Like I said, I think that if I reread the book now, having just finished it, I'd find layers and layers more, and discover that in a way, Atwood was telling the whole story all along, we just didn't know enough to see it until the end of the novel. But, it is also such a melancholy story and left me with such a sad feeling for really almost all the characters in it, that I'm not sure I want to go back and revisit the story again.

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Probably the best Canadian novel I've read. . .

. . .And being able to hear it read aloud was a great treat. #Audible1

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A Great Listen

Not quite what I was expecting but I am very glad to have listened to this.

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Loved the book so much...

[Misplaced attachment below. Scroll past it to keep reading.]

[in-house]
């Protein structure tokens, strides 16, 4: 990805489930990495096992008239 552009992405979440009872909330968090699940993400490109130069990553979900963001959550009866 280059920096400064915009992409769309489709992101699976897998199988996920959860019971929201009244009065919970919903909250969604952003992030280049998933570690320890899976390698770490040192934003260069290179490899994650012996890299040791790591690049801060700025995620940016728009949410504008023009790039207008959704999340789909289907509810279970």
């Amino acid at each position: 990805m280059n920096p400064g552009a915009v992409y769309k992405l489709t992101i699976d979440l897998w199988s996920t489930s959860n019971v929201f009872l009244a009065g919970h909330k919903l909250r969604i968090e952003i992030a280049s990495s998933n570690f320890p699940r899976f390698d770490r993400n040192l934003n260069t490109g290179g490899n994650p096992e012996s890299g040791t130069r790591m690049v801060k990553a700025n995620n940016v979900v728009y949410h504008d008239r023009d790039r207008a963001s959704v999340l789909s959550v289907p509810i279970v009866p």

This is an old favorite of mine. When I saw it was available as an audiobook I had to get it. The narrator does a wonderful job of embodying the main characters. Margaret Atwood is so very poetic amd eloquent! #Audible1

0 of 1 people found this review helpful

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  • SusieH
  • 2018-06-11

Slurpy Narrator Distracts from Otherwise Excellent Storybat

This story within a story within a story is tantalizingly teased out in startling prose. Atwood is not a master, she is THE master. Unfortunately, the narrator has a painfully annoying slurping habit (she sucks in loudly to take a breath in a manner that leaves you with the feeling she has the microphone lodged inside her mouth— it made me want to throw my phone in the river) her voice is nice, although her “character” voices are a bit affectatious: deep voices for men, high pitched one for young girls, hard to take seriously—she did well with the “plain folk” accents for Reenie and Myra though). Also I’m pretty sure she mispronounced Spadina.